Grace Hopper is one of those iconic figures that really needs no introduction. During her long career in the United States Navy, she was a key figure in the early days of modern computing. If you have been involved in open source or technology in general, chances are you have already heard several anecdotes about Grace Hopper. The story of finding the first computer bug, perhaps? Or maybe you have heard some of her nicknames: Queen of Code, Amazing Grace, or Grandma COBOL?

    While computing has certainly changed from the days of punch cards, Grace Hopper's legacy lives on. She was posthumously awarded a Presidential Medal of Freedom, the Navy named a warship after her, and the Grace Hopper Celebration is an annual conference with an emphasis on topics that are relevant to women in computing. Suffice it to say, Grace Hopper's name is going to live on for a very long time.

    Grace Hopper had a career anyone should be proud of, and she accomplished many great things. Like many historical figures who have accomplished great things, sometimes the anecdotes about her contributions start to drift towards the realm of tall tales, which does Grace Hopper a disservice. Her real accomplishments are already legendary, and there is no reason to try to turn her into the computer science version of John Henry or Paul Bunyan.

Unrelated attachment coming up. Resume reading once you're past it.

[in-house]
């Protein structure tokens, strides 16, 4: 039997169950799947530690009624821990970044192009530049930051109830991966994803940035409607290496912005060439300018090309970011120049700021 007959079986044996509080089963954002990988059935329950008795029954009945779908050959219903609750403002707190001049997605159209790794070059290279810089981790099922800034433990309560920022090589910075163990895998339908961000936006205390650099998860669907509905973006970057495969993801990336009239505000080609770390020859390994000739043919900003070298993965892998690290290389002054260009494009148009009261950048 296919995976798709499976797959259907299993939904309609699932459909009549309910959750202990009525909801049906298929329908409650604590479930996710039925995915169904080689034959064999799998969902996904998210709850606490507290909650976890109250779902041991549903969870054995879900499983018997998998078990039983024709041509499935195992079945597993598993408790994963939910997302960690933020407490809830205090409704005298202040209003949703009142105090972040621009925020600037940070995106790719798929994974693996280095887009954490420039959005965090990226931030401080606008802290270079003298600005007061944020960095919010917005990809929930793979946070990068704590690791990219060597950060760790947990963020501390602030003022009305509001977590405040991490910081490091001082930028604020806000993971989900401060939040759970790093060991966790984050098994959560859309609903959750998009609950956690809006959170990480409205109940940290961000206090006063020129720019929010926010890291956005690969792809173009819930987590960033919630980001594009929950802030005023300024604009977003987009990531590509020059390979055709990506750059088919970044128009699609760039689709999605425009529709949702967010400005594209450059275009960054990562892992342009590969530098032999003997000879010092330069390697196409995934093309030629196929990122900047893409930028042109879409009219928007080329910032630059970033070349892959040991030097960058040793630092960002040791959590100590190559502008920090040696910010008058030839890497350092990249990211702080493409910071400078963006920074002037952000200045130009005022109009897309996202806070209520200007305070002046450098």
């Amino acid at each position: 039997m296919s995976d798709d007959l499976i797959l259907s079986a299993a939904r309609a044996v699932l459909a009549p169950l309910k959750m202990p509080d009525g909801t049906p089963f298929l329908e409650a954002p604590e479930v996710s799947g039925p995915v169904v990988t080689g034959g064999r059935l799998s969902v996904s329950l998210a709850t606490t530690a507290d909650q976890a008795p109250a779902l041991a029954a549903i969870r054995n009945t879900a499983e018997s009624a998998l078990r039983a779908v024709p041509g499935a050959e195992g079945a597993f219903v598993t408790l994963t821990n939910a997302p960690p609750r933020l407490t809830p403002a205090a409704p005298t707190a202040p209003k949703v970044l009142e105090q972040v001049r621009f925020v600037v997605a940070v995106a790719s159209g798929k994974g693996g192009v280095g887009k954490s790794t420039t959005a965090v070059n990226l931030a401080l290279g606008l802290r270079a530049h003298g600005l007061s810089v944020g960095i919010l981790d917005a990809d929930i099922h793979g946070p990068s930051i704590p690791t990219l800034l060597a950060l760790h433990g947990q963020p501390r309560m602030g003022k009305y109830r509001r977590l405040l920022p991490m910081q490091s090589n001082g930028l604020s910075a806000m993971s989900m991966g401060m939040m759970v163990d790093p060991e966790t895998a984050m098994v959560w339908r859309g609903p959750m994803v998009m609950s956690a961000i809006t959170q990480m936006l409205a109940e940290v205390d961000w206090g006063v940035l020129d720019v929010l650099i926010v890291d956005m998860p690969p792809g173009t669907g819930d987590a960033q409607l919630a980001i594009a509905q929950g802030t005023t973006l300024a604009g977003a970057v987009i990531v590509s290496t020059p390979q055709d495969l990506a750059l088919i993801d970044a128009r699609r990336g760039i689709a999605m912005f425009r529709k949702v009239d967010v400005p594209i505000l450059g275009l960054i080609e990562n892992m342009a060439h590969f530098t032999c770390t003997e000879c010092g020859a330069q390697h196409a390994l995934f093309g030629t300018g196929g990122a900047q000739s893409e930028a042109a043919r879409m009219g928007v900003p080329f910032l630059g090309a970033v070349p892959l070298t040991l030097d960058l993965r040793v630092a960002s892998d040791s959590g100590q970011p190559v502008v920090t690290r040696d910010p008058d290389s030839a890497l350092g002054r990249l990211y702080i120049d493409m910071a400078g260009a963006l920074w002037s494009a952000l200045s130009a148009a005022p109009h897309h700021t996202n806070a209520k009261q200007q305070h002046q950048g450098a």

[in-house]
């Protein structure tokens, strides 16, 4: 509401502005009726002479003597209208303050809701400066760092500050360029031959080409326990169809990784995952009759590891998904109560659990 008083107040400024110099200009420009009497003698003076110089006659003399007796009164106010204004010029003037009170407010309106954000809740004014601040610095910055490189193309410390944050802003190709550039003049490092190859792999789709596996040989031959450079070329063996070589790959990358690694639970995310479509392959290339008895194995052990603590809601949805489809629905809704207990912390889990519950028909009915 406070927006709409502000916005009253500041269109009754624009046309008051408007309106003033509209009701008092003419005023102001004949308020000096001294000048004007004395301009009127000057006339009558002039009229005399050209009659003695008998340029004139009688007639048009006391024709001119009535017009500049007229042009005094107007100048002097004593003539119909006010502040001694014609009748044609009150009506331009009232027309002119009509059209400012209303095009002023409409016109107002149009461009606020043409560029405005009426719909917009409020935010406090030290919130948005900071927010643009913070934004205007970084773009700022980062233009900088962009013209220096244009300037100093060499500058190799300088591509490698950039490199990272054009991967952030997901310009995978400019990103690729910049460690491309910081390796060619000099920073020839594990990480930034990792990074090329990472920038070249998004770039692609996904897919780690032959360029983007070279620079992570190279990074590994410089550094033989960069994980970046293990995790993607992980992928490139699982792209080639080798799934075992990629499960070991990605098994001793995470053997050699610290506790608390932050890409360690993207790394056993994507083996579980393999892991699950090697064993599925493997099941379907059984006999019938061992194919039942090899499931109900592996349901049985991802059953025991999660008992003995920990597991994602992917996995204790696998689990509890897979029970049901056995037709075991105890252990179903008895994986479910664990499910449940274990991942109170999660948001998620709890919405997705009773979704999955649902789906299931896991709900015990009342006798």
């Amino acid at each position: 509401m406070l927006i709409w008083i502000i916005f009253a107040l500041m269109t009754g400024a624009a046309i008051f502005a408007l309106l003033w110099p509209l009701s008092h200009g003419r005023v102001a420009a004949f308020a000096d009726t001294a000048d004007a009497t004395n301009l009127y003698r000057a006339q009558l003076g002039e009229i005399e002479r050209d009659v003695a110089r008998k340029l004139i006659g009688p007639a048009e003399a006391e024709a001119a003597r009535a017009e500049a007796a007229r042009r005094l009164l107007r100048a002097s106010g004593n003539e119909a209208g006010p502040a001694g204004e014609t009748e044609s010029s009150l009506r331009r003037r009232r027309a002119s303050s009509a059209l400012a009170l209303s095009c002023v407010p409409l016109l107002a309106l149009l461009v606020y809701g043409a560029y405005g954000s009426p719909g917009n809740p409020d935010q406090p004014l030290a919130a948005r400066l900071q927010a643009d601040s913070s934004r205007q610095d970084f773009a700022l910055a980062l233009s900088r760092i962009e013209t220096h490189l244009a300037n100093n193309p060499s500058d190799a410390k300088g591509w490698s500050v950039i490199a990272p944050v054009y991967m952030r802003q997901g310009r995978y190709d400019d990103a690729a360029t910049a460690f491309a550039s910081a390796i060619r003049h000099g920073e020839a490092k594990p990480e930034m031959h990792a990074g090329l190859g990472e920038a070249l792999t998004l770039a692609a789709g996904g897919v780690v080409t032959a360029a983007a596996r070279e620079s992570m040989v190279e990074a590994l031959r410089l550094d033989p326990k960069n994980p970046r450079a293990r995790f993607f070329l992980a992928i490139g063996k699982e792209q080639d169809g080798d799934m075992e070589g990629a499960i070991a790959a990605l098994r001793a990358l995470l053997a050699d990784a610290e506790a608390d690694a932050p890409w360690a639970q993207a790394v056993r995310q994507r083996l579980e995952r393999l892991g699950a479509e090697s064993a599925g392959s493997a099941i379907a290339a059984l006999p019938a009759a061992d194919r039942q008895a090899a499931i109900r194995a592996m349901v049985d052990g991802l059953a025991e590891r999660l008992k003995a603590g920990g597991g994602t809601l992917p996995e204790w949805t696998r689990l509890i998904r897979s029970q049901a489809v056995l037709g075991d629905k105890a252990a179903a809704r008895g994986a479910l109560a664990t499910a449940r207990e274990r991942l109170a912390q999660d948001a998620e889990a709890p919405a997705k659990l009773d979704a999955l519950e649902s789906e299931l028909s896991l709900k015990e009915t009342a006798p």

• [Old] Causing ZFS corruption for fun and profit (and quality assurance purposes)

    Datto backs up data, a lot of it. At the time of writing Datto has over 500 PB of data stored on ZFS. This count includes both backup appliances that are sent to customer sites, as well as cloud storage servers that are used for secondary and tertiary backup of those appliances. At this scale drive swaps are a daily occurrence, and data corruption is inevitable. How we handle this corruption when it happens determines whether we truly lose data, or successfully restore from secondary backup. In this post we'll be showing you how at Datto we intentionally cause corruption in our testing environments, to ensure we're building software that can properly handle these scenarios.

    Disclaimer: You should absolutely not attempt these instructions on any system containing any data you would like to keep. I provide no guarantees that the commands within this post will not completely destroy your zpool and all its contained data. But we'll try to only destroy it a little bit.

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Software: SVT-VP9, Kitty and Must-Have Browser Addon for Mastodon Users

tuxmachines.org - Pet, 10/11/2019 - 13:07
  • Intel SVT-VP9 Finally Makes Its First Pre-Release For Speedy VP9 Encoding

    While Intel's SVT-VP9 video encode has been public since February and receiving frequent Git commits for advancing this very fast open-source VP9 video encoder, finally today it saw its first tagged release, being called the SVT-VP9 0.1 pre-release.